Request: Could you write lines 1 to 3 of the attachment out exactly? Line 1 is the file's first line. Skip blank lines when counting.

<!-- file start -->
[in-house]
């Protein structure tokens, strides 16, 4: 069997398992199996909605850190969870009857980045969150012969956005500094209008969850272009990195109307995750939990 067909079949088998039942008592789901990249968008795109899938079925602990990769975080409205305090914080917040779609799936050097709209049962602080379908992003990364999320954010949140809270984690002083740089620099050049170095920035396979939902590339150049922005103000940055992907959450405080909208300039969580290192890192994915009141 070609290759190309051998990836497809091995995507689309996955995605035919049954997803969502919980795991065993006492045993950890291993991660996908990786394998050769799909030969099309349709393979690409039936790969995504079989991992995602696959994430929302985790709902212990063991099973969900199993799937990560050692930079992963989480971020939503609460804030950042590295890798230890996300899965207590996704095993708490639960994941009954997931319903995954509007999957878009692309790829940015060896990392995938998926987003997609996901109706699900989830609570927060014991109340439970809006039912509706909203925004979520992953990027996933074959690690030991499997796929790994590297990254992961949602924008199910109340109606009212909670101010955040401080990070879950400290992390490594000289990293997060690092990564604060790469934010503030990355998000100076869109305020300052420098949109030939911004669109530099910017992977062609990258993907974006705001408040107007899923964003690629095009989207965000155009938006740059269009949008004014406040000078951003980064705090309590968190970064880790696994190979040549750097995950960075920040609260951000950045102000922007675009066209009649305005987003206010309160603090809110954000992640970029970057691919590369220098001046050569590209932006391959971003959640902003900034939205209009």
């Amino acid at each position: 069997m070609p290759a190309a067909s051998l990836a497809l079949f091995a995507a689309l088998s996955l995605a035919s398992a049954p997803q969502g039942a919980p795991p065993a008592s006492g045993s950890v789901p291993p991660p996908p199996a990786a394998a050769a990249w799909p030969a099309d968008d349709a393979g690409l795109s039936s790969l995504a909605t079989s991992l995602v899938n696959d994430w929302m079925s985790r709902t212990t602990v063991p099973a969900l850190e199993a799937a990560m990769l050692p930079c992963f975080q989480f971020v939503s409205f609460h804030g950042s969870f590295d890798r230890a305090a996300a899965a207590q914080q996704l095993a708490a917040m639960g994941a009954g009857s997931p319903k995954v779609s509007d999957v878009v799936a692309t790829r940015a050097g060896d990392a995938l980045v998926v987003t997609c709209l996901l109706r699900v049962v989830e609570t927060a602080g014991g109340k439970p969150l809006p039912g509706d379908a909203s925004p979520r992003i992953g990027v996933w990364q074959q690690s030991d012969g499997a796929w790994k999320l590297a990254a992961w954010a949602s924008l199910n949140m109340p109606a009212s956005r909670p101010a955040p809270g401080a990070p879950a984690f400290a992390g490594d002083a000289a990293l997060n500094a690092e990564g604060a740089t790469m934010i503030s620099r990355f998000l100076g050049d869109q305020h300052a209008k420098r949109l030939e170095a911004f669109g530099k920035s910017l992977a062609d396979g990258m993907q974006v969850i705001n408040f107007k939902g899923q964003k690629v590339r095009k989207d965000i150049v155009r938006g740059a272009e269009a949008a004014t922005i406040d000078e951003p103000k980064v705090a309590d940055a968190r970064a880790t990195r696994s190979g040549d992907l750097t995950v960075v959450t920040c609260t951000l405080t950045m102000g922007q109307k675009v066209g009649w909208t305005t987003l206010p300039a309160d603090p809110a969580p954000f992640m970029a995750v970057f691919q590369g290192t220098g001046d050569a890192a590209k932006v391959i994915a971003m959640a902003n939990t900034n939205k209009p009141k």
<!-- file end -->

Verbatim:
[in-house]
């Protein structure tokens, strides 16, 4: 069997398992199996909605850190969870009857980045969150012969956005500094209008969850272009990195109307995750939990 067909079949088998039942008592789901990249968008795109899938079925602990990769975080409205305090914080917040779609799936050097709209049962602080379908992003990364999320954010949140809270984690002083740089620099050049170095920035396979939902590339150049922005103000940055992907959450405080909208300039969580290192890192994915009141 070609290759190309051998990836497809091995995507689309996955995605035919049954997803969502919980795991065993006492045993950890291993991660996908990786394998050769799909030969099309349709393979690409039936790969995504079989991992995602696959994430929302985790709902212990063991099973969900199993799937990560050692930079992963989480971020939503609460804030950042590295890798230890996300899965207590996704095993708490639960994941009954997931319903995954509007999957878009692309790829940015060896990392995938998926987003997609996901109706699900989830609570927060014991109340439970809006039912509706909203925004979520992953990027996933074959690690030991499997796929790994590297990254992961949602924008199910109340109606009212909670101010955040401080990070879950400290992390490594000289990293997060690092990564604060790469934010503030990355998000100076869109305020300052420098949109030939911004669109530099910017992977062609990258993907974006705001408040107007899923964003690629095009989207965000155009938006740059269009949008004014406040000078951003980064705090309590968190970064880790696994190979040549750097995950960075920040609260951000950045102000922007675009066209009649305005987003206010309160603090809110954000992640970029970057691919590369220098001046050569590209932006391959971003959640902003900034939205209009």
């Amino acid at each position: 069997m070609p290759a190309a067909s051998l990836a497809l079949f091995a995507a689309l088998s996955l995605a035919s398992a049954p997803q969502g039942a919980p795991p065993a008592s006492g045993s950890v789901p291993p991660p996908p199996a990786a394998a050769a990249w799909p030969a099309d968008d349709a393979g690409l795109s039936s790969l995504a909605t079989s991992l995602v899938n696959d994430w929302m079925s985790r709902t212990t602990v063991p099973a969900l850190e199993a799937a990560m990769l050692p930079c992963f975080q989480f971020v939503s409205f609460h804030g950042s969870f590295d890798r230890a305090a996300a899965a207590q914080q996704l095993a708490a917040m639960g994941a009954g009857s997931p319903k995954v779609s509007d999957v878009v799936a692309t790829r940015a050097g060896d990392a995938l980045v998926v987003t997609c709209l996901l109706r699900v049962v989830e609570t927060a602080g014991g109340k439970p969150l809006p039912g509706d379908a909203s925004p979520r992003i992953g990027v996933w990364q074959q690690s030991d012969g499997a796929w790994k999320l590297a990254a992961w954010a949602s924008l199910n949140m109340p109606a009212s956005r909670p101010a955040p809270g401080a990070p879950a984690f400290a992390g490594d002083a000289a990293l997060n500094a690092e990564g604060a740089t790469m934010i503030s620099r990355f998000l100076g050049d869109q305020h300052a209008k420098r949109l030939e170095a911004f669109g530099k920035s910017l992977a062609d396979g990258m993907q974006v969850i705001n408040f107007k939902g899923q964003k690629v590339r095009k989207d965000i150049v155009r938006g740059a272009e269009a949008a004014t922005i406040d000078e951003p103000k980064v705090a309590d940055a968190r970064a880790t990195r696994s190979g040549d992907l750097t995950v960075v959450t920040c609260t951000l405080t950045m102000g922007q109307k675009v066209g009649w909208t305005t987003l206010p300039a309160d603090p809110a969580p954000f992640m970029a995750v970057f691919q590369g290192t220098g001046d050569a890192a590209k932006v391959i994915a971003m959640a902003n939990t900034n939205k209009p009141k």